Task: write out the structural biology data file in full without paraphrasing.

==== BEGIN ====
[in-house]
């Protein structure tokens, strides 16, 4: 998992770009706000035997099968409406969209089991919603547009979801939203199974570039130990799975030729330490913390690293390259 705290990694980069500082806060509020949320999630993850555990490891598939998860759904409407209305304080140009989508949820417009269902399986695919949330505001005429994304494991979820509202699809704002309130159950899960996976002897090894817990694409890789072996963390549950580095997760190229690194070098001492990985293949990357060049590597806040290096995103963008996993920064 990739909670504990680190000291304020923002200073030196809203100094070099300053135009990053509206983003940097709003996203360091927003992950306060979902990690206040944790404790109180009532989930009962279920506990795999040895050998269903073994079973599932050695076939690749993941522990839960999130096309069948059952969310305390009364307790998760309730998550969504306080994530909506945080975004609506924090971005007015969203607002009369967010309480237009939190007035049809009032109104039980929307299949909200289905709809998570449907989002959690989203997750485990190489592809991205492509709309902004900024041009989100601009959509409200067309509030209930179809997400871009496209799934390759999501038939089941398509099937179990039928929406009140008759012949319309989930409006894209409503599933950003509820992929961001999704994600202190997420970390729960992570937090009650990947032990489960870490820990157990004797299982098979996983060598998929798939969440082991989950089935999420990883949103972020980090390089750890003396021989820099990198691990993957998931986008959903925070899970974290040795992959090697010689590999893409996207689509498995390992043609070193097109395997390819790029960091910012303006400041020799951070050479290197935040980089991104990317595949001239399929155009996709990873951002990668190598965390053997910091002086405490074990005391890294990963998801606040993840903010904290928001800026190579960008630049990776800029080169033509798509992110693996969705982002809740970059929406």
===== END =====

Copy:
[in-house]
């Protein structure tokens, strides 16, 4: 998992770009706000035997099968409406969209089991919603547009979801939203199974570039130990799975030729330490913390690293390259 705290990694980069500082806060509020949320999630993850555990490891598939998860759904409407209305304080140009989508949820417009269902399986695919949330505001005429994304494991979820509202699809704002309130159950899960996976002897090894817990694409890789072996963390549950580095997760190229690194070098001492990985293949990357060049590597806040290096995103963008996993920064 990739909670504990680190000291304020923002200073030196809203100094070099300053135009990053509206983003940097709003996203360091927003992950306060979902990690206040944790404790109180009532989930009962279920506990795999040895050998269903073994079973599932050695076939690749993941522990839960999130096309069948059952969310305390009364307790998760309730998550969504306080994530909506945080975004609506924090971005007015969203607002009369967010309480237009939190007035049809009032109104039980929307299949909200289905709809998570449907989002959690989203997750485990190489592809991205492509709309902004900024041009989100601009959509409200067309509030209930179809997400871009496209799934390759999501038939089941398509099937179990039928929406009140008759012949319309989930409006894209409503599933950003509820992929961001999704994600202190997420970390729960992570937090009650990947032990489960870490820990157990004797299982098979996983060598998929798939969440082991989950089935999420990883949103972020980090390089750890003396021989820099990198691990993957998931986008959903925070899970974290040795992959090697010689590999893409996207689509498995390992043609070193097109395997390819790029960091910012303006400041020799951070050479290197935040980089991104990317595949001239399929155009996709990873951002990668190598965390053997910091002086405490074990005391890294990963998801606040993840903010904290928001800026190579960008630049990776800029080169033509798509992110693996969705982002809740970059929406």